Beginners sculpt new skills
Julia Galloway, a professional potter and juror for the competition this year, chose Brianna Lucas’ “Cactus Teapot” as a winner. (Ellice Taylor/West Jordan Middle)
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By Jet Burnham | email@example.com
The art pieces of four beginning ceramics students from West Jordan Middle School were juried for the National K-12 Ceramics Exhibition in Portland, Oregon. Ellice Taylor, ceramics teacher at WJMS who selected the pieces for submission, teaches her students life skills as they learn to create winning pieces.
“The key to success is to be open-minded, be willing to try it, and if it doesn’t work the first time, to try it again,” Taylor said. She teaches that sculpting requires a lot of trial and error.
Diana Rincon said most of the time her pieces turn out differently than she expects. She was able to achieve her best glazing results yet on her mug, which was chosen for the competition.
Brianna Lucas’ piece, "Cactus Teapot," was one of 158 that were selected out of more than 1,400 submission as a winner and was on display at the Winner’s Exhibit in Oregon on March 23.
Brianna’s piece was inspired by her love of cacti; she uses them in many of her art pieces. She also had a drawing featuring a cactus in the school art fair in held in April.
“Sometimes as an artist, you just thoroughly explore a subject matter from all different media and different ways of looking at it,” Taylor said.
Taylor, who has a degree in sculpture and ceramics, teaches her students sculpting techniques and then lets them explore how to apply them. Students said she never does anything for them; she lets them work through their own problems and process.
Zach Both didn’t even consider himself an artist when he signed up for ceramics class last semester.
“I’ve never been good at drawing,” Zach said. “I’ve always been good at building stuff. When I got into ceramics, it really just came naturally and easily to me, and I was just able to build and create.”
Zach utilized class time as well as after school hours to build and add detailing to his teapot, which was styled to look like a house. He said sculpting can be frustrating. Often pieces break several times during the creation process.
“The only guarantee in ceramics is that something will break or not turn out the way you want it to,” Taylor tells her students.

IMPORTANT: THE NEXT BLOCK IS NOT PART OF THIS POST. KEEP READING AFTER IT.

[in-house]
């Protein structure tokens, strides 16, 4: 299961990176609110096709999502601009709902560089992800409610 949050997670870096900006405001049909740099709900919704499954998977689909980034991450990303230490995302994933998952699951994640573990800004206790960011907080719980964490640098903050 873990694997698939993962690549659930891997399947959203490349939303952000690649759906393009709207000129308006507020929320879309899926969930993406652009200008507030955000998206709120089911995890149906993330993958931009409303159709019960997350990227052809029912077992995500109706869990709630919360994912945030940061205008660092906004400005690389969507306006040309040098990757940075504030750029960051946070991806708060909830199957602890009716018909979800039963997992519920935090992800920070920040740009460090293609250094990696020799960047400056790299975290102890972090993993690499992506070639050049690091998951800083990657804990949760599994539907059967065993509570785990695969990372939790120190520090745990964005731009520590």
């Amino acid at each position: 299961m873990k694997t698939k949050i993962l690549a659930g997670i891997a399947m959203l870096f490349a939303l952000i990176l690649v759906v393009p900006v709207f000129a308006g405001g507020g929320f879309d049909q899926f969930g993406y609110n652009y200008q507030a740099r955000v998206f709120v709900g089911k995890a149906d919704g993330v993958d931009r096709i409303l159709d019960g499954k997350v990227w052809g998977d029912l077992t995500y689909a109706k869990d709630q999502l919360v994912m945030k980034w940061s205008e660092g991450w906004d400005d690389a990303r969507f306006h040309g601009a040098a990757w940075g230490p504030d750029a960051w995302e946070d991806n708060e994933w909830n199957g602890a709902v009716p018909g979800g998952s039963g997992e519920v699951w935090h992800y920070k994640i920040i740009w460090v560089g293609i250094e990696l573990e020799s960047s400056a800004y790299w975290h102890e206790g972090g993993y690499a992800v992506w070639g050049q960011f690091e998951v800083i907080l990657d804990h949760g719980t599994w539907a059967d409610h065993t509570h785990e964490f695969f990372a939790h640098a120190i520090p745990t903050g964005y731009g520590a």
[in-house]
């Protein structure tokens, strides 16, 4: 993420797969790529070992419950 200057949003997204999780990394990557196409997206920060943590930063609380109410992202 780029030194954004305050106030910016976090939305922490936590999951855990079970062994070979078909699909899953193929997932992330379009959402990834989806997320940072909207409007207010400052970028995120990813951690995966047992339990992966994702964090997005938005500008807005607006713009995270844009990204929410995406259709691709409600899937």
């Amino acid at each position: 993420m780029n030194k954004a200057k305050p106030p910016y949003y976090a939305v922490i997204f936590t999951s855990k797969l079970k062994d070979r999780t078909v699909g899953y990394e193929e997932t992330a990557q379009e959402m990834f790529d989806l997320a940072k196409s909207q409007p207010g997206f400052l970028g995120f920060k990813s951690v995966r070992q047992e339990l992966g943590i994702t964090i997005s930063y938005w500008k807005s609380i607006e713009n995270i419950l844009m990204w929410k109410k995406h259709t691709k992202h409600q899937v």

Taylor said sculpting requires problem-solving skills. She believes this is an example of how fine arts skills benefit students in other areas of their lives.
Taylor has worked in the technology industry for many years. This is her first year teaching art and CTE classes at WJMS. She wants to incorporate technology into her ceramics classroom with a 3-D printer that extrudes clay instead of plastic. It will cost about $5,000, which she hopes to get through a grant or a sponsor.
“It would be fun to combine technology and 21st century skills with these very ancient techniques,” said Taylor.
Victoria Nguyen enjoys art and is taking several art classes, but she plans to be a computer programmer. Taylor insists that art can help with those goals.
“If you’re going to write code, you need to be creative,” Taylor said. “You have to follow the rules and there’s a structure, but you have to be able to think outside the box—that’s how you come up with new ideas.”
She believes employers need creative thinkers who can problem-solve, and that’s why art classes that teach these skills are so beneficial to students.
Art also teaches students to not give up when things don’t work out the first time. She said each of the students who had winning pieces have also had pieces that failed.
“You just have to keep trying, and eventually you’ll get something that you can be proud of,” said Taylor.
Zach plans to keep trying. Even though he is not enrolled in a ceramics class this semester, he spends time after school to continue sculpting pieces. One of those pieces won the top prize at the school art fair in April. Taylor plans to submit this piece to the national competition next year.